18 miles of traffic-free pedalling await on The Granite Way. This fantastic, purpose-built cycleway forms part of Devon’s coast to coast network, and makes it easy for less-confident cyclists to see the scenic beauty of Dartmoor. For some, 18-miles may sound a lot, but with a number of attractions to stop-off at along the trail, The Granite Way is doable over a pleasant day’s ride. Take in the panoramic views atop the Meldon Viaduct; spot dragonflies and bluebells among the heath and woodland; or stop off at a country pub for liquid refreshments or a spot of delicious Devonshire fare.

Find out more about The Granite Way

Rent a cottage in Devon for a cycling holiday

Devon Cycle 6

Planning a pedal-powered getaway? Then look no further than our range of cyclist friendly holiday cottages. With around 1,500 cottages available for a cycling holiday, you’re sure to find the perfect accommodation for your trip. To find out more about our bike friendly holiday rentals, click here.

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Jonathan Tuplin

By Jonathan Tuplin

Jonathan is a lover of books, music and good food. Originally from Yorkshire, there's nothing he likes more than a cycle in the country. One of his favourite spots in the UK is Tenby, where he spent many a happy holiday as a child.

Sunny Delight: Top 5 Destinations in Devon

Monday, March 2nd, 2015
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Did you know: Devon is the fourth largest county in England? Well, it is. Stretching from the Bristol Channel to the English Channel and from Plymouth to Lyme Regis, this south-west county takes up a sizeable chunk of our fair isle. For those planning a trip, it can be tough to decide where to stay: Do you opt for the north with its big Atlantic swells? How about the south whose fishing villages are ever-so-pretty? Or, perhaps the dramatic heaths of Dartmoor will draw you near?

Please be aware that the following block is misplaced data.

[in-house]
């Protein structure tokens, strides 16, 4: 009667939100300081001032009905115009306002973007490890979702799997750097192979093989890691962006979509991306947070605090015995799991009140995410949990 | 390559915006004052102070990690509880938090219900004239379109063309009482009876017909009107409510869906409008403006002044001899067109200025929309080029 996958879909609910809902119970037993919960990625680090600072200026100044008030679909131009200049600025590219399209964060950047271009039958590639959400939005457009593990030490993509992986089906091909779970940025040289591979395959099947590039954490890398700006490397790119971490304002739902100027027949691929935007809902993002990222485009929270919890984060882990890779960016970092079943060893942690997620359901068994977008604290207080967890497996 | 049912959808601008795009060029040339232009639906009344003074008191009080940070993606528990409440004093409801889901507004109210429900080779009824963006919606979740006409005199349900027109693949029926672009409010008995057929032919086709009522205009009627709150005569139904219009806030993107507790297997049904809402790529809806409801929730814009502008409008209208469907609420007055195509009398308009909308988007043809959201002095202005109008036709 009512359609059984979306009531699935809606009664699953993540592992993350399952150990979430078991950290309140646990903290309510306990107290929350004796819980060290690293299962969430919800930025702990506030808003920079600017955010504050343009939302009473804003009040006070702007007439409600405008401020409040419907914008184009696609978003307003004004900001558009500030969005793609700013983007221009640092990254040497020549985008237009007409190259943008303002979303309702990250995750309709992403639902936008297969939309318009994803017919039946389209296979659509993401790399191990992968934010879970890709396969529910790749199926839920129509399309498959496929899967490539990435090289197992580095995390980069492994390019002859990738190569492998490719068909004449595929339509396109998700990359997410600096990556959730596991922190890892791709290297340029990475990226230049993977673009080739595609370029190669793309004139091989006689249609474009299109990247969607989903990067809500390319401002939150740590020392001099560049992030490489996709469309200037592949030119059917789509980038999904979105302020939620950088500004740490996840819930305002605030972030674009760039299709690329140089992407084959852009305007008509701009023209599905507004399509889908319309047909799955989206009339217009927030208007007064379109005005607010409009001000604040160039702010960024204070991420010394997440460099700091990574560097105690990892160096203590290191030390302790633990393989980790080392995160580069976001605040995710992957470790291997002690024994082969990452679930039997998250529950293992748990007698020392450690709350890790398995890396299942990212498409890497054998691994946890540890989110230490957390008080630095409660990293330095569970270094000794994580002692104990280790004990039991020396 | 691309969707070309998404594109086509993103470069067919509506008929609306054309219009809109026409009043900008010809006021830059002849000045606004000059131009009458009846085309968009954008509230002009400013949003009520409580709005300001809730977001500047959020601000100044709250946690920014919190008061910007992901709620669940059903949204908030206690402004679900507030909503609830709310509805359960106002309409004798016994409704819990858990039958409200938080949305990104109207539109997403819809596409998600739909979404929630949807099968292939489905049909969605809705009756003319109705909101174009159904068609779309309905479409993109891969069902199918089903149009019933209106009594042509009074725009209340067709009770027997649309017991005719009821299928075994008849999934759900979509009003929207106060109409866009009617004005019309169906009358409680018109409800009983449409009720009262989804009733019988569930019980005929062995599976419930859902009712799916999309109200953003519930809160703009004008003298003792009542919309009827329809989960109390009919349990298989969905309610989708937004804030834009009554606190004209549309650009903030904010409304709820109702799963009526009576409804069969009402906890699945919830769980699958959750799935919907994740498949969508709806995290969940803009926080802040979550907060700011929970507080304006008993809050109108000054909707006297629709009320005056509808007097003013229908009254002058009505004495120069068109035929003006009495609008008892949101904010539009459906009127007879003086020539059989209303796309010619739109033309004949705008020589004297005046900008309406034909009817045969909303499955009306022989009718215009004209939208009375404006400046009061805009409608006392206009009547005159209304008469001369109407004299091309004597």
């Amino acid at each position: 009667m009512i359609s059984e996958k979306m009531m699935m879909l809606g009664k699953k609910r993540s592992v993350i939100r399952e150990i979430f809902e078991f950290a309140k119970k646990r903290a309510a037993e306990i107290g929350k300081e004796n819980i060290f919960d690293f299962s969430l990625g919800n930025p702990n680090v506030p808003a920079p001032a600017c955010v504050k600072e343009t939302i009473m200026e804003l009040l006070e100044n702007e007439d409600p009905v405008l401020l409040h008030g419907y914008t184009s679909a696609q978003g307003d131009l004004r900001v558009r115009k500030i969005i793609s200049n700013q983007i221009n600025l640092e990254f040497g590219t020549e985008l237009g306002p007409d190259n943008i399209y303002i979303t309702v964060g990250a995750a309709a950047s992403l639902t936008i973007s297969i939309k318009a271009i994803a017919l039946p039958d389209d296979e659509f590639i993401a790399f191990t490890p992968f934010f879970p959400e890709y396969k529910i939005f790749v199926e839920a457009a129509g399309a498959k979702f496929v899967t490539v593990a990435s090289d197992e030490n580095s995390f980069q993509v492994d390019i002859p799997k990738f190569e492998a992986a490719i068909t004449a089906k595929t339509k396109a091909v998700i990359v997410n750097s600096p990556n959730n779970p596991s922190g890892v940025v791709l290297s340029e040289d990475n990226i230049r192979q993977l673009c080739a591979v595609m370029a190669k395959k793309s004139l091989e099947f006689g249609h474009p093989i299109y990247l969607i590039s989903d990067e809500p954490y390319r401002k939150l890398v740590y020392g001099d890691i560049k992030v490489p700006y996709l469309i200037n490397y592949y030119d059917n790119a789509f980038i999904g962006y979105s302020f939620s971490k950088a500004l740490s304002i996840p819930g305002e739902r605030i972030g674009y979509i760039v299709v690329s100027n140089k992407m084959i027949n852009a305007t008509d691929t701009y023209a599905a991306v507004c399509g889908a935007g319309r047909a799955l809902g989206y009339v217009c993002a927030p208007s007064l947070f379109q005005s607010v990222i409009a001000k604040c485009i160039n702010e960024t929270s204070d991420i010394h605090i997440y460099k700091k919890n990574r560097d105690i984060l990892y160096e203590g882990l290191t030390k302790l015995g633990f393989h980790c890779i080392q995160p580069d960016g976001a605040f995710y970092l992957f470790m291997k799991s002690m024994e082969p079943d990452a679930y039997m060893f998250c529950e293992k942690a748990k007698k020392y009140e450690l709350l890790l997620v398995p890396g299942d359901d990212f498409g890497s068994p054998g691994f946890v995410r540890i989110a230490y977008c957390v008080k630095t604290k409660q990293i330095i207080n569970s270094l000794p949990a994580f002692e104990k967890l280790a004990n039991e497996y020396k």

To help make choosing a holiday home in Devon easier, we’ve shortlisted five of our favourite Devonshire villages that we think would make the ideal holiday destination.


Clovelly by Barney Moss is licensed under CC 2.0

Clovelly by Barney Moss is licensed under CC 2.0

From its steep, cobbled streets to its ancient harbour, it’s clear Clovelly is no run of the mill English village. This is a place where cars are prohibited; a place where goods are carried on makeshift sledges from shop to shop; a place hemmed by woodland and ocean; a place to be cherished, loved and respected. Unusually, Clovelly is still privately owned, just as it has been for over 800 years, and perhaps more unusually, the majority of its buildings are architecturally listed. Put plainly, Clovelly is an extraordinary destination – don’t miss it.


Amid the wild grandeur of Dartmoor, the peaceful, unobtrusive village of Widecombe-in-the-Moor seems strangely tame. A string of quaint cottages, hearth-warmed pubs and a pretty church provide visitors with a charming respite from the untamed heathlands which encircle the village. Despite being back-o-beyond, Widecombe attracts many visitors; it’s home to the Dartmoor National Park Visitor Centre, and many of the moorland’s walks begin and end in the village. Those staying in and around the village should expect a quiet, tranquil and stimulating getaway.


Beer Beach by Claire Dickson is licensed under CC 2.0

Beer Beach by Claire Dickson is licensed under CC 2.0